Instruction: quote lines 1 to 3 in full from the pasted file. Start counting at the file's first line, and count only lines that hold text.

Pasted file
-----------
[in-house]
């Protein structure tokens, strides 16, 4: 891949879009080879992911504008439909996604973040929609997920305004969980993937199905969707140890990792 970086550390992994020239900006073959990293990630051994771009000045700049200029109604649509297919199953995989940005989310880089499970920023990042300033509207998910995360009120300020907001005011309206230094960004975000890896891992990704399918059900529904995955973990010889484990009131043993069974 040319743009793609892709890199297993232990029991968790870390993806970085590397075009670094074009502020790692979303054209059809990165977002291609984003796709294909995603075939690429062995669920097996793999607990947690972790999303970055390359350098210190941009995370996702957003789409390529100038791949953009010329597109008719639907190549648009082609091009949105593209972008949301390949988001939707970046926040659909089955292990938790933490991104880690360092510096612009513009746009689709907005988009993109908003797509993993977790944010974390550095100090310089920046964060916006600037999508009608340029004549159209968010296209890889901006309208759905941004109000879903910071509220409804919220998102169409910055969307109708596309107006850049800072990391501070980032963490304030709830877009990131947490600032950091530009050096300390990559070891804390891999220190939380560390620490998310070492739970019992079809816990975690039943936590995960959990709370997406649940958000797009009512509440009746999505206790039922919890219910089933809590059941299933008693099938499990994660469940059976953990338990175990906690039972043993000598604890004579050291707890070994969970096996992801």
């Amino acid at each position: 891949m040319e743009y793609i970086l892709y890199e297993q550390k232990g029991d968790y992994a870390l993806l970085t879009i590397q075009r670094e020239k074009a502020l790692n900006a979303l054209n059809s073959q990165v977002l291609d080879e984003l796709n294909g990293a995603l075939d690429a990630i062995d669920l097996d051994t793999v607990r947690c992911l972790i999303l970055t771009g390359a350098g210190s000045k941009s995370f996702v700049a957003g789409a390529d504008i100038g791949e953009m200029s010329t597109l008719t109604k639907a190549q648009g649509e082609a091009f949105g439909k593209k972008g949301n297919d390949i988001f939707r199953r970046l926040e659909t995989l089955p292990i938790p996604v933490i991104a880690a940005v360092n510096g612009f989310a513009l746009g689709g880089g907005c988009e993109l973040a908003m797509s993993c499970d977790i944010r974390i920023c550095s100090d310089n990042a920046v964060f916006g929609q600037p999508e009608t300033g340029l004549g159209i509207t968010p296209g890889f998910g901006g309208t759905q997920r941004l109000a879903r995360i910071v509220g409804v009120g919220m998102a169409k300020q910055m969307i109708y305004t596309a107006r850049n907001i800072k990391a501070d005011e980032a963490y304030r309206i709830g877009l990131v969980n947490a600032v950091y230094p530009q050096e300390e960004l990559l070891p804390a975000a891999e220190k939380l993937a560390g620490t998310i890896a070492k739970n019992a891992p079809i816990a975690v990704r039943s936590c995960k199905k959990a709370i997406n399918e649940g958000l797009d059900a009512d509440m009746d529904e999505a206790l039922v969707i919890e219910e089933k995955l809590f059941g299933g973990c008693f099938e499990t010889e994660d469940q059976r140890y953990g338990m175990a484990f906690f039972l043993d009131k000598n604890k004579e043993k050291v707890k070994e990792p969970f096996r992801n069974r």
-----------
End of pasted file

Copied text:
[in-house]
């Protein structure tokens, strides 16, 4: 891949879009080879992911504008439909996604973040929609997920305004969980993937199905969707140890990792 970086550390992994020239900006073959990293990630051994771009000045700049200029109604649509297919199953995989940005989310880089499970920023990042300033509207998910995360009120300020907001005011309206230094960004975000890896891992990704399918059900529904995955973990010889484990009131043993069974 040319743009793609892709890199297993232990029991968790870390993806970085590397075009670094074009502020790692979303054209059809990165977002291609984003796709294909995603075939690429062995669920097996793999607990947690972790999303970055390359350098210190941009995370996702957003789409390529100038791949953009010329597109008719639907190549648009082609091009949105593209972008949301390949988001939707970046926040659909089955292990938790933490991104880690360092510096612009513009746009689709907005988009993109908003797509993993977790944010974390550095100090310089920046964060916006600037999508009608340029004549159209968010296209890889901006309208759905941004109000879903910071509220409804919220998102169409910055969307109708596309107006850049800072990391501070980032963490304030709830877009990131947490600032950091530009050096300390990559070891804390891999220190939380560390620490998310070492739970019992079809816990975690039943936590995960959990709370997406649940958000797009009512509440009746999505206790039922919890219910089933809590059941299933008693099938499990994660469940059976953990338990175990906690039972043993000598604890004579050291707890070994969970096996992801």
């Amino acid at each position: 891949m040319e743009y793609i970086l892709y890199e297993q550390k232990g029991d968790y992994a870390l993806l970085t879009i590397q075009r670094e020239k074009a502020l790692n900006a979303l054209n059809s073959q990165v977002l291609d080879e984003l796709n294909g990293a995603l075939d690429a990630i062995d669920l097996d051994t793999v607990r947690c992911l972790i999303l970055t771009g390359a350098g210190s000045k941009s995370f996702v700049a957003g789409a390529d504008i100038g791949e953009m200029s010329t597109l008719t109604k639907a190549q648009g649509e082609a091009f949105g439909k593209k972008g949301n297919d390949i988001f939707r199953r970046l926040e659909t995989l089955p292990i938790p996604v933490i991104a880690a940005v360092n510096g612009f989310a513009l746009g689709g880089g907005c988009e993109l973040a908003m797509s993993c499970d977790i944010r974390i920023c550095s100090d310089n990042a920046v964060f916006g929609q600037p999508e009608t300033g340029l004549g159209i509207t968010p296209g890889f998910g901006g309208t759905q997920r941004l109000a879903r995360i910071v509220g409804v009120g919220m998102a169409k300020q910055m969307i109708y305004t596309a107006r850049n907001i800072k990391a501070d005011e980032a963490y304030r309206i709830g877009l990131v969980n947490a600032v950091y230094p530009q050096e300390e960004l990559l070891p804390a975000a891999e220190k939380l993937a560390g620490t998310i890896a070492k739970n019992a891992p079809i816990a975690v990704r039943s936590c995960k199905k959990a709370i997406n399918e649940g958000l797009d059900a009512d509440m009746d529904e999505a206790l039922v969707i919890e219910e089933k995955l809590f059941g299933g973990c008693f099938e499990t010889e994660d469940q059976r140890y953990g338990m175990a484990f906690f039972l043993d009131k000598n604890k004579e043993k050291v707890k070994e990792p969970f096996r992801n069974r």